. She then inquired if it were not Sabsaid, This is a bitter dragght." hath morning, and was informed it was. • Yes," she replied, “ but this is not It was then said to her, “Perhaps you the worst bitter I bave;, yet, blessed will this day begin an eternal Sabbe God, there is no wrath mixed with

bath;" she said, " I pray God, I may: it.

I think so." When asked how she Though painful these trials,

felt her mind, she replied, " ComfortThey'ii ceașe before long.""

able;" and to the question whether it

was still fixed on the Rock of Ages! On one occasion sbe said to ber she answered, " Blessed be God, it is." busband, “My dear, when you have A friend coming into the ronm, inshilling to spare, give it to the poor of quired if Christ were still precious to Christ's Rock, they are the excellent of her; she answered, "Yes;" and scarcethe earth."

ly spoke after. Though she appeared During her afiliction she was visited to wish to take her leave of those preby many of her neighbours, with whom sent, she could only give them her skie freely conversed on the state of hand; and' by an affectionate look, their souls. It was said to ber, ": You took her last farewell of them till time are not ashamed to speak of Jesus shall be no more. She expired almost Christ

at Worlingbam." She replied, immediately.; and nearly without a "If I were to hold my peace, the struggle, her happy spirit took its light stones would cry out; and added, to realms of everlasting blessedness.

In conclusion': it is to be remarked "Asham'd pf Jesps, that dear friend, On whom my hopes of heaven depend :

that her experience during her afilicAsham'd of Jesus ! yes, I may

tion may justly be compared to that When I've no sins to wash away.' beautiful prediction of Zachariah, 14th

chapter, 6th and 7th verses: " And it I wish to sow the seed; who can tell shall come to pass in that day, (of afbut God will perfect the harvest when fiction) that the light shall not be clear I am dead."

nor dark: bat it "sball be one day On the morning of the 14th instant whieh shall be known to the Lord, not she was taken worse, and to those day nor night; but it shall come to about her she appeared to be dying ; pass, that at evening time it shall be but she revived again, so as to be able light." Her death was improved at to give her sorrowing partner and Beccles by the Rev. Mr. Wright; and friends an assurance of the peace and also at her request by the Rev. R. Rocomfort she then felt. She was sensi- binson, of Cratfield, (Independent) ble that her end was fust approaching, from 2 Cor. v. 1, a passage chosen by and as soon as she could speak, said, berself. “Lord Jesus, into thy hands I com. May we be enabled to follow those mend my spirit--Come, Lord come who, througli faith and patience, inquickly!--She continued in prayer herit the promises.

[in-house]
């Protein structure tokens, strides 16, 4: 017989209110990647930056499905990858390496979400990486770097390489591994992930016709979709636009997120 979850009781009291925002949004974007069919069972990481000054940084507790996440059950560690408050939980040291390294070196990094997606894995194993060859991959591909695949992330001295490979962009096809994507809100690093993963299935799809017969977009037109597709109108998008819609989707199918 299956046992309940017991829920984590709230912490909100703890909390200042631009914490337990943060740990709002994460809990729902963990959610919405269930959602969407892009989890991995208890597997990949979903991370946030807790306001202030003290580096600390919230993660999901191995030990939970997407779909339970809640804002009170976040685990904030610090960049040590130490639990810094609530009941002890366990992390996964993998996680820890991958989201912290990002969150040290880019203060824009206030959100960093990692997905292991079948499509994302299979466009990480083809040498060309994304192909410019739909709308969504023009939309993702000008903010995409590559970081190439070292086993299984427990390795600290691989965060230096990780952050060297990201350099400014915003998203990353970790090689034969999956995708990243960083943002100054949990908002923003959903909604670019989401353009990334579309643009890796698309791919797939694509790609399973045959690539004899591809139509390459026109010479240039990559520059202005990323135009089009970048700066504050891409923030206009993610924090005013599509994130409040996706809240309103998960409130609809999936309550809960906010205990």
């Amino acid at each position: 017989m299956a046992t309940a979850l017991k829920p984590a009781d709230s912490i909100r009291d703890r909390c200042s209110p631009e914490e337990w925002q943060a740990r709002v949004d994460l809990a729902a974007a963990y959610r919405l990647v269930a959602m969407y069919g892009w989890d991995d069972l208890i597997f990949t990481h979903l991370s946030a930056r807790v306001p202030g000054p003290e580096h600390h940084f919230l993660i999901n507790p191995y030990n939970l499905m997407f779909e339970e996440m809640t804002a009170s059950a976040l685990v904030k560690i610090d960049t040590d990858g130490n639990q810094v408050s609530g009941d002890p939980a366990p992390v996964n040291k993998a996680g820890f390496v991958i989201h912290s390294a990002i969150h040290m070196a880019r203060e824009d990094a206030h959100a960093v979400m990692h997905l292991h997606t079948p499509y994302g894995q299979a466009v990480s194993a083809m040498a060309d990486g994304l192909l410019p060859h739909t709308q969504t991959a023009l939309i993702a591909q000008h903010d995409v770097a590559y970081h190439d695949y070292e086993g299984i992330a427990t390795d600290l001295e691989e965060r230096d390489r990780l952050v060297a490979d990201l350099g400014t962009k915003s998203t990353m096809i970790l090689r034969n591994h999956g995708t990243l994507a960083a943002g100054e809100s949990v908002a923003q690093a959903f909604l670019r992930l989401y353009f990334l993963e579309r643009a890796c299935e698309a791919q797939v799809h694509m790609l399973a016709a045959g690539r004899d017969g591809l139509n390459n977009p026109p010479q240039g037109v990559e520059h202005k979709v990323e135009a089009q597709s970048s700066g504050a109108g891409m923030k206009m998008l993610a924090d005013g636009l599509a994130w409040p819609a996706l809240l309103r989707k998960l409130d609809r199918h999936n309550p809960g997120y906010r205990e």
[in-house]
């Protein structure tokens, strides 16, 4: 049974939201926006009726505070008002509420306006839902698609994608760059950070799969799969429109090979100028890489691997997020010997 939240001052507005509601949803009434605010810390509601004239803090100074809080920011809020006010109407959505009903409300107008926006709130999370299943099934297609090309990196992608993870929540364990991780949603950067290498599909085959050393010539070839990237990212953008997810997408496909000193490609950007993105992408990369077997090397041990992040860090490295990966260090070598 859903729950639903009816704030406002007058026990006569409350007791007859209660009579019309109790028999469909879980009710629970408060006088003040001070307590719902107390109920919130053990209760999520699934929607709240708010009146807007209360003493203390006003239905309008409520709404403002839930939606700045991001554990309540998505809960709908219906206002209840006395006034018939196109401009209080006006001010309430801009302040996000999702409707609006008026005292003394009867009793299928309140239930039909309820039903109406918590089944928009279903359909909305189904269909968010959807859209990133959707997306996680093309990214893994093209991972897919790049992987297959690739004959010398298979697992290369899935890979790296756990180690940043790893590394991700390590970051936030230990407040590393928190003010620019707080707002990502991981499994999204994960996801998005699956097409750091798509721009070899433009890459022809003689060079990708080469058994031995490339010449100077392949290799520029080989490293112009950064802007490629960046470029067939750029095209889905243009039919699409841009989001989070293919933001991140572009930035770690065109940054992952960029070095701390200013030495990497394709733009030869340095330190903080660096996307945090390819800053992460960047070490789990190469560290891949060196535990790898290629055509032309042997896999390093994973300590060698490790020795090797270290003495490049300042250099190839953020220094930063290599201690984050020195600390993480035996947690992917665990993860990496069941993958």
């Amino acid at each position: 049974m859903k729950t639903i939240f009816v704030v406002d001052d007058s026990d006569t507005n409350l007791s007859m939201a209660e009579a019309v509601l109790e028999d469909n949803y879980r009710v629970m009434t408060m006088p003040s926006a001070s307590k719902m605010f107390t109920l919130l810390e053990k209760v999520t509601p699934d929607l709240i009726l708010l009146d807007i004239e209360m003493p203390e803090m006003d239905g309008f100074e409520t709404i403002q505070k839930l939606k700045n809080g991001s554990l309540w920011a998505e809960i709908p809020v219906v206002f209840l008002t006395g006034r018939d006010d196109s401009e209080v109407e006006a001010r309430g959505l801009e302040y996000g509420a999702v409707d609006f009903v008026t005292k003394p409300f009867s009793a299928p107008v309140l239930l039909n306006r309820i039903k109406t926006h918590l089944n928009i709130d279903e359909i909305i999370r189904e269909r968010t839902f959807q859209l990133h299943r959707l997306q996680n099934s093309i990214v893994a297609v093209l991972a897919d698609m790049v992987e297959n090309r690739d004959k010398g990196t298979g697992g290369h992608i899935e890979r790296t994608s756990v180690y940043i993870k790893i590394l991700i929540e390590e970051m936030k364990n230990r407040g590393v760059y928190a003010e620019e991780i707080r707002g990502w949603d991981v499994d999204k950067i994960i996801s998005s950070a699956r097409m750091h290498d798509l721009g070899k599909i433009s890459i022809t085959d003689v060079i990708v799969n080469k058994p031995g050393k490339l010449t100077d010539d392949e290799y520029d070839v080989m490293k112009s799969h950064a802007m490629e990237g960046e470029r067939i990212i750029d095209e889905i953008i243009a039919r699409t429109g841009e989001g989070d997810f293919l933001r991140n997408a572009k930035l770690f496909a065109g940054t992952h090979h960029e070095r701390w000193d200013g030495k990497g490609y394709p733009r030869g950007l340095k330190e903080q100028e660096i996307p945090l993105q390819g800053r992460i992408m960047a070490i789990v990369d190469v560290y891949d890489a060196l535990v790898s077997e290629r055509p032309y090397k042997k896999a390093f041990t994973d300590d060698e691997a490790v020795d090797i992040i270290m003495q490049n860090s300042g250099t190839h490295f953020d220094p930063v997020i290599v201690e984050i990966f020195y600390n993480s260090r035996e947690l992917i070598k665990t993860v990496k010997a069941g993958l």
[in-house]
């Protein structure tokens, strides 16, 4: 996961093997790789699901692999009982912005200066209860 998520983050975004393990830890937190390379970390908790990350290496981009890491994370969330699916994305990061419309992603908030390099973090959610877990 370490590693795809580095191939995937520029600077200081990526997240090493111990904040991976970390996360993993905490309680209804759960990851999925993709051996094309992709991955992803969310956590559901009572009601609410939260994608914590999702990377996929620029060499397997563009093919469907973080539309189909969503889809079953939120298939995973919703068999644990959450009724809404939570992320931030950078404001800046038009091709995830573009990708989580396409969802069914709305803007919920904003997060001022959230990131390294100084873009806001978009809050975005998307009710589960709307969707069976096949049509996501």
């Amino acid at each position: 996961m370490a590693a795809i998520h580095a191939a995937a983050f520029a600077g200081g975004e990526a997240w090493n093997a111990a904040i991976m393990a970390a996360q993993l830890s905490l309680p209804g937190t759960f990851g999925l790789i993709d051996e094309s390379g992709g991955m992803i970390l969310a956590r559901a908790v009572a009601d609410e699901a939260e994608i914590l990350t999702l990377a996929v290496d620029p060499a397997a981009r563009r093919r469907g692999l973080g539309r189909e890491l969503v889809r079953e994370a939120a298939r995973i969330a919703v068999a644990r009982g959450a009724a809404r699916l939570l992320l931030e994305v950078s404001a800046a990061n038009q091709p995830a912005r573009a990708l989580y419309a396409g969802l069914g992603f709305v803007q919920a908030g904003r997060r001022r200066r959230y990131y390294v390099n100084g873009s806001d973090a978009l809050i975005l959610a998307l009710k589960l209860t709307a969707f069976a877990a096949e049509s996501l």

MRS. GRACE HAINES. lived nearer to God than whe' had


On tbe following Lord's-day mornMrs. Grace Haines, daügliter of ing, she was much in prayer, and havMr. Joseph Waybran, lato a

ing ceased, she requested her friends factor in Mark-lane, was born Decem. to read Rev. xxii. 17, " The Spirit and ber 18, 1783. By her father she was

the Bride say, Come,", &c. she thon early instructed in tlic principles of re- exclaimed, “There, Mary, the Lord ligion, and with him, during her child has given me the wbole of what is hood, constantly attended the ministry therein contained, and now I can say, of the truly Rev. Abraham Booth,

His love in times past, In the year 1807, she married Mr.

Forbids me to thisk, R. J. Haines, of Ratclil Highway, by He'll leave me at last whom she had three children, who are In trouble to sink.' loft to deplore her loss. After her marriage sho attended the ministry of the

In the evening one of the Deacons Rev. Wm. Shenston, in Little Alie- of the Church called, and engaged in street, through which the Lord was prayer, wben she expressed herself as pleased to bring her to the knowledge being much refreshed. On Monday, of himself. In 1812 she made a good when her cough was distressing,a friend profession before

remarked, that it was hard work; she witnesses ; and

many for twelve years her walk and conver- replicd, “Yos; it is; but sation were uniformly, through grace, as became the gospel. It may,

• Jesus can make a dying bed without

Feel soft as downy pillows are;' the least grain of flattery, be said of ber, that she was patient, peaceable, Yes, and he does it for me." And now pradent, and diligent in following her ber mind was filled with love and divine Lörd; so that, by her conduct, peace. Late at night she expressed å she daily adorned the doctrine of God wish to see 'her pastor, who instantly her Saviour in all things.

went. She was then sinking in the The complaint by which her mortal arms of death; and unable to say much; career was terminated, was a decline, she was, however, enabled, willi hér the gradual approach of which was, dying breath, to testify that though she for some years, witnessed with pain by had no ecstacy: she had a solid reliance all her friends. On the 2nd of April, on the Lord Jesus, she knew in wliom 1824, she took to her bed, wben, being she bad believed, and was happy in the in violent pain, she said, “Not so great prošpoot of sbon being for ever with as I deserve, and nothing when com- bim whoin her soul loved. During tlie pared with what my dear Lord suffered night her breathing became more diffifor me."